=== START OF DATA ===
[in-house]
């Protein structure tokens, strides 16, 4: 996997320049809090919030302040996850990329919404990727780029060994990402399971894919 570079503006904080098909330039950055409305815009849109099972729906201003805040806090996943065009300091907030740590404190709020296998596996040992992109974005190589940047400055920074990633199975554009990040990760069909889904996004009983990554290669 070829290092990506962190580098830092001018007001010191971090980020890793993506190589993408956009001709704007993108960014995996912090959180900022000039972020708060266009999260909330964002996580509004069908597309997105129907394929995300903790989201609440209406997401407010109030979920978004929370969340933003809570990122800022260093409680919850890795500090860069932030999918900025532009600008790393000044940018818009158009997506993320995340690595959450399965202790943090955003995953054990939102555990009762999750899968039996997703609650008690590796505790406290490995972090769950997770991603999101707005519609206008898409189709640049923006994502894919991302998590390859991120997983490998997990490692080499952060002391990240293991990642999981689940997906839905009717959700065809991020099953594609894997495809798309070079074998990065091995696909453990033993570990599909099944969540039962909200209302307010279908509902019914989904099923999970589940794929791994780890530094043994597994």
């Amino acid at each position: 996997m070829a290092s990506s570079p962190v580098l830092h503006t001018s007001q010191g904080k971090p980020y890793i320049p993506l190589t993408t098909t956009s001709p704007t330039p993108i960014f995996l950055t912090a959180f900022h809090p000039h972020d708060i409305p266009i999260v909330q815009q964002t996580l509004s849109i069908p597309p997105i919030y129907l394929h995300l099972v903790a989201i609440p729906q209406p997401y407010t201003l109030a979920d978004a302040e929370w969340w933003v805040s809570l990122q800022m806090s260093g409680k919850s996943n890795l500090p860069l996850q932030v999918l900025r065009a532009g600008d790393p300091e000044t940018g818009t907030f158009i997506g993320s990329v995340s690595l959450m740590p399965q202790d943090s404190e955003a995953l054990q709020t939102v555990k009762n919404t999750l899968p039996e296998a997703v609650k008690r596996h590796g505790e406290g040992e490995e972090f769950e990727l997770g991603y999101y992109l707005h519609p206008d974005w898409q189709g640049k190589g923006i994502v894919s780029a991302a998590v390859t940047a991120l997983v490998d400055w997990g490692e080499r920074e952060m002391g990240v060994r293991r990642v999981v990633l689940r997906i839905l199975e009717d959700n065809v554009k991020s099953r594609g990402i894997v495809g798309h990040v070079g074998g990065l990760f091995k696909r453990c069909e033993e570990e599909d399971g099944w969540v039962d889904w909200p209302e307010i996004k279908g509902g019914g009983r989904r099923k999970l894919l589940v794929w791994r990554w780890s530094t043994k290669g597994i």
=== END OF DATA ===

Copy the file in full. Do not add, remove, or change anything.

[in-house]
């Protein structure tokens, strides 16, 4: 996997320049809090919030302040996850990329919404990727780029060994990402399971894919 570079503006904080098909330039950055409305815009849109099972729906201003805040806090996943065009300091907030740590404190709020296998596996040992992109974005190589940047400055920074990633199975554009990040990760069909889904996004009983990554290669 070829290092990506962190580098830092001018007001010191971090980020890793993506190589993408956009001709704007993108960014995996912090959180900022000039972020708060266009999260909330964002996580509004069908597309997105129907394929995300903790989201609440209406997401407010109030979920978004929370969340933003809570990122800022260093409680919850890795500090860069932030999918900025532009600008790393000044940018818009158009997506993320995340690595959450399965202790943090955003995953054990939102555990009762999750899968039996997703609650008690590796505790406290490995972090769950997770991603999101707005519609206008898409189709640049923006994502894919991302998590390859991120997983490998997990490692080499952060002391990240293991990642999981689940997906839905009717959700065809991020099953594609894997495809798309070079074998990065091995696909453990033993570990599909099944969540039962909200209302307010279908509902019914989904099923999970589940794929791994780890530094043994597994």
């Amino acid at each position: 996997m070829a290092s990506s570079p962190v580098l830092h503006t001018s007001q010191g904080k971090p980020y890793i320049p993506l190589t993408t098909t956009s001709p704007t330039p993108i960014f995996l950055t912090a959180f900022h809090p000039h972020d708060i409305p266009i999260v909330q815009q964002t996580l509004s849109i069908p597309p997105i919030y129907l394929h995300l099972v903790a989201i609440p729906q209406p997401y407010t201003l109030a979920d978004a302040e929370w969340w933003v805040s809570l990122q800022m806090s260093g409680k919850s996943n890795l500090p860069l996850q932030v999918l900025r065009a532009g600008d790393p300091e000044t940018g818009t907030f158009i997506g993320s990329v995340s690595l959450m740590p399965q202790d943090s404190e955003a995953l054990q709020t939102v555990k009762n919404t999750l899968p039996e296998a997703v609650k008690r596996h590796g505790e406290g040992e490995e972090f769950e990727l997770g991603y999101y992109l707005h519609p206008d974005w898409q189709g640049k190589g923006i994502v894919s780029a991302a998590v390859t940047a991120l997983v490998d400055w997990g490692e080499r920074e952060m002391g990240v060994r293991r990642v999981v990633l689940r997906i839905l199975e009717d959700n065809v554009k991020s099953r594609g990402i894997v495809g798309h990040v070079g074998g990065l990760f091995k696909r453990c069909e033993e570990e599909d399971g099944w969540v039962d889904w909200p209302e307010i996004k279908g509902g019914g009983r989904r099923k999970l894919l589940v794929w791994r990554w780890s530094t043994k290669g597994i």